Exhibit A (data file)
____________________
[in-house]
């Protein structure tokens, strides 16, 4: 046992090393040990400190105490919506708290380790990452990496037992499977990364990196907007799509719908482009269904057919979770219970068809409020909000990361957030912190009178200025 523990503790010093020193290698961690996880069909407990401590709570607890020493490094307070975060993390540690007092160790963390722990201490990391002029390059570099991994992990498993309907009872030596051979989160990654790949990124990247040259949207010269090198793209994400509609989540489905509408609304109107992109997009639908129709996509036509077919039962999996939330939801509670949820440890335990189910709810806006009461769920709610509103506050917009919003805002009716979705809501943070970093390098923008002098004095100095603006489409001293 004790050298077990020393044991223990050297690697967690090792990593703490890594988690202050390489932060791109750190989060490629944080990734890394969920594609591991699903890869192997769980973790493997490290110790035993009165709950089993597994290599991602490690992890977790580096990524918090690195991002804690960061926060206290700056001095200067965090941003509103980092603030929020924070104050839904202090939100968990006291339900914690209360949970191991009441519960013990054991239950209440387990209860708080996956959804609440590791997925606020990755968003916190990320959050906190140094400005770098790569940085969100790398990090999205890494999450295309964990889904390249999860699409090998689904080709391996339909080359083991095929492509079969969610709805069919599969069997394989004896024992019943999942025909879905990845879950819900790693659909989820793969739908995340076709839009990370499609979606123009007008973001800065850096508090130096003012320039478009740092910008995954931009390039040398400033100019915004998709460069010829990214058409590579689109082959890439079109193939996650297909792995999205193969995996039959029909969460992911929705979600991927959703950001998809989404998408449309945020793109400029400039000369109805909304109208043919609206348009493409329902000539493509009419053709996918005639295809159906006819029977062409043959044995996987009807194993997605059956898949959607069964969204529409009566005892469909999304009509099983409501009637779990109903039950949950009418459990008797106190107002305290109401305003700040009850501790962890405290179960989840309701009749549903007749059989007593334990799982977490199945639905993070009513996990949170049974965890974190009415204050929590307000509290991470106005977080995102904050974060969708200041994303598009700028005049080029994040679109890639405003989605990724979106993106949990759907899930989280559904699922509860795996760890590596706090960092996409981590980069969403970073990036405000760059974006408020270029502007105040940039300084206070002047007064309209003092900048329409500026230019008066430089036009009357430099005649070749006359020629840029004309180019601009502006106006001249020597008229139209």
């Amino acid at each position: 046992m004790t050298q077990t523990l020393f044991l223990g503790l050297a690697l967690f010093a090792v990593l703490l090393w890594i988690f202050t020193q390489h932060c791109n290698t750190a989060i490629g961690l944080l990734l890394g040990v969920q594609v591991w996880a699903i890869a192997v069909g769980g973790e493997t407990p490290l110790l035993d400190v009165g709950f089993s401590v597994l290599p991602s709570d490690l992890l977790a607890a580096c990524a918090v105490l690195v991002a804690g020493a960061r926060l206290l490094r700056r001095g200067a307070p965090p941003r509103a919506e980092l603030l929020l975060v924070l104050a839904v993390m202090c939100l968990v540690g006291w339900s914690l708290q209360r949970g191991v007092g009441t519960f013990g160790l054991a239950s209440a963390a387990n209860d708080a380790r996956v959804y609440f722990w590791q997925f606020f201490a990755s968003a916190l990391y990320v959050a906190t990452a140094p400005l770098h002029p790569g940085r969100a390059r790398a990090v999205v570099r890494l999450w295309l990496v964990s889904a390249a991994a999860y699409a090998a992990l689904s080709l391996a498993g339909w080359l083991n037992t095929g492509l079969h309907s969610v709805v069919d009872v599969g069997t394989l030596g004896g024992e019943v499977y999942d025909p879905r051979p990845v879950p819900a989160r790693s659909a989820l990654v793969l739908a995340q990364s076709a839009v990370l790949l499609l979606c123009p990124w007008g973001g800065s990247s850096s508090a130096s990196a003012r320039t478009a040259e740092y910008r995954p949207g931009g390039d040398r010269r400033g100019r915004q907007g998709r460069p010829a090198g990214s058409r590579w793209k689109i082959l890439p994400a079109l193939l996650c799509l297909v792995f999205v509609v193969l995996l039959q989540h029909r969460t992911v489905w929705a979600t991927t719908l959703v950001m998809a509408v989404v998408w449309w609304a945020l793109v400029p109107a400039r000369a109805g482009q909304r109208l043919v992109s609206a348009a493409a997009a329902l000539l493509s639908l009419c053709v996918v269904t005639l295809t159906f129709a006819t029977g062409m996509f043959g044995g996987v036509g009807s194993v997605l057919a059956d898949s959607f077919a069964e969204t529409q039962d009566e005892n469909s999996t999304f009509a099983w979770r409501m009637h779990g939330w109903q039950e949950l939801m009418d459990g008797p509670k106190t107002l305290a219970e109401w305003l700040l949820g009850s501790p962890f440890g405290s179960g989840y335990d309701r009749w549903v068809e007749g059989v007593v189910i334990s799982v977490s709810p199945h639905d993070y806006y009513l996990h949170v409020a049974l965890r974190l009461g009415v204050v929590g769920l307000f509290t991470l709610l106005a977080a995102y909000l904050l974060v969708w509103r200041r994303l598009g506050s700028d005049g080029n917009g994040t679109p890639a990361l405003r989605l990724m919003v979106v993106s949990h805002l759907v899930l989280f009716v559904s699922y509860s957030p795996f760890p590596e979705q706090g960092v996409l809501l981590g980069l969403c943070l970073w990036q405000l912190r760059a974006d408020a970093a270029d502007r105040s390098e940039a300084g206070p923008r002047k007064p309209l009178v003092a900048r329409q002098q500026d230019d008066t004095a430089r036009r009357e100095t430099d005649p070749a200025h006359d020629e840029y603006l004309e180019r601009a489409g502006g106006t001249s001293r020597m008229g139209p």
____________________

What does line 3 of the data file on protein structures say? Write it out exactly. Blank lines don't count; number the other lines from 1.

């Amino acid at each position: 046992m004790t050298q077990t523990l020393f044991l223990g503790l050297a690697l967690f010093a090792v990593l703490l090393w890594i988690f202050t020193q390489h932060c791109n290698t750190a989060i490629g961690l944080l990734l890394g040990v969920q594609v591991w996880a699903i890869a192997v069909g769980g973790e493997t407990p490290l110790l035993d400190v009165g709950f089993s401590v597994l290599p991602s709570d490690l992890l977790a607890a580096c990524a918090v105490l690195v991002a804690g020493a960061r926060l206290l490094r700056r001095g200067a307070p965090p941003r509103a919506e980092l603030l929020l975060v924070l104050a839904v993390m202090c939100l968990v540690g006291w339900s914690l708290q209360r949970g191991v007092g009441t519960f013990g160790l054991a239950s209440a963390a387990n209860d708080a380790r996956v959804y609440f722990w590791q997925f606020f201490a990755s968003a916190l990391y990320v959050a906190t990452a140094p400005l770098h002029p790569g940085r969100a390059r790398a990090v999205v570099r890494l999450w295309l990496v964990s889904a390249a991994a999860y699409a090998a992990l689904s080709l391996a498993g339909w080359l083991n037992t095929g492509l079969h309907s969610v709805v069919d009872v599969g069997t394989l030596g004896g024992e019943v499977y999942d025909p879905r051979p990845v879950p819900a989160r790693s659909a989820l990654v793969l739908a995340q990364s076709a839009v990370l790949l499609l979606c123009p990124w007008g973001g800065s990247s850096s508090a130096s990196a003012r320039t478009a040259e740092y910008r995954p949207g931009g390039d040398r010269r400033g100019r915004q907007g998709r460069p010829a090198g990214s058409r590579w793209k689109i082959l890439p994400a079109l193939l996650c799509l297909v792995f999205v509609v193969l995996l039959q989540h029909r969460t992911v489905w929705a979600t991927t719908l959703v950001m998809a509408v989404v998408w449309w609304a945020l793109v400029p109107a400039r000369a109805g482009q909304r109208l043919v992109s609206a348009a493409a997009a329902l000539l493509s639908l009419c053709v996918v269904t005639l295809t159906f129709a006819t029977g062409m996509f043959g044995g996987v036509g009807s194993v997605l057919a059956d898949s959607f077919a069964e969204t529409q039962d009566e005892n469909s999996t999304f009509a099983w979770r409501m009637h779990g939330w109903q039950e949950l939801m009418d459990g008797p509670k106190t107002l305290a219970e109401w305003l700040l949820g009850s501790p962890f440890g405290s179960g989840y335990d309701r009749w549903v068809e007749g059989v007593v189910i334990s799982v977490s709810p199945h639905d993070y806006y009513l996990h949170v409020a049974l965890r974190l009461g009415v204050v929590g769920l307000f509290t991470l709610l106005a977080a995102y909000l904050l974060v969708w509103r200041r994303l598009g506050s700028d005049g080029n917009g994040t679109p890639a990361l405003r989605l990724m919003v979106v993106s949990h805002l759907v899930l989280f009716v559904s699922y509860s957030p795996f760890p590596e979705q706090g960092v996409l809501l981590g980069l969403c943070l970073w990036q405000l912190r760059a974006d408020a970093a270029d502007r105040s390098e940039a300084g206070p923008r002047k007064p309209l009178v003092a900048r329409q002098q500026d230019d008066t004095a430089r036009r009357e100095t430099d005649p070749a200025h006359d020629e840029y603006l004309e180019r601009a489409g502006g106006t001249s001293r020597m008229g139209p």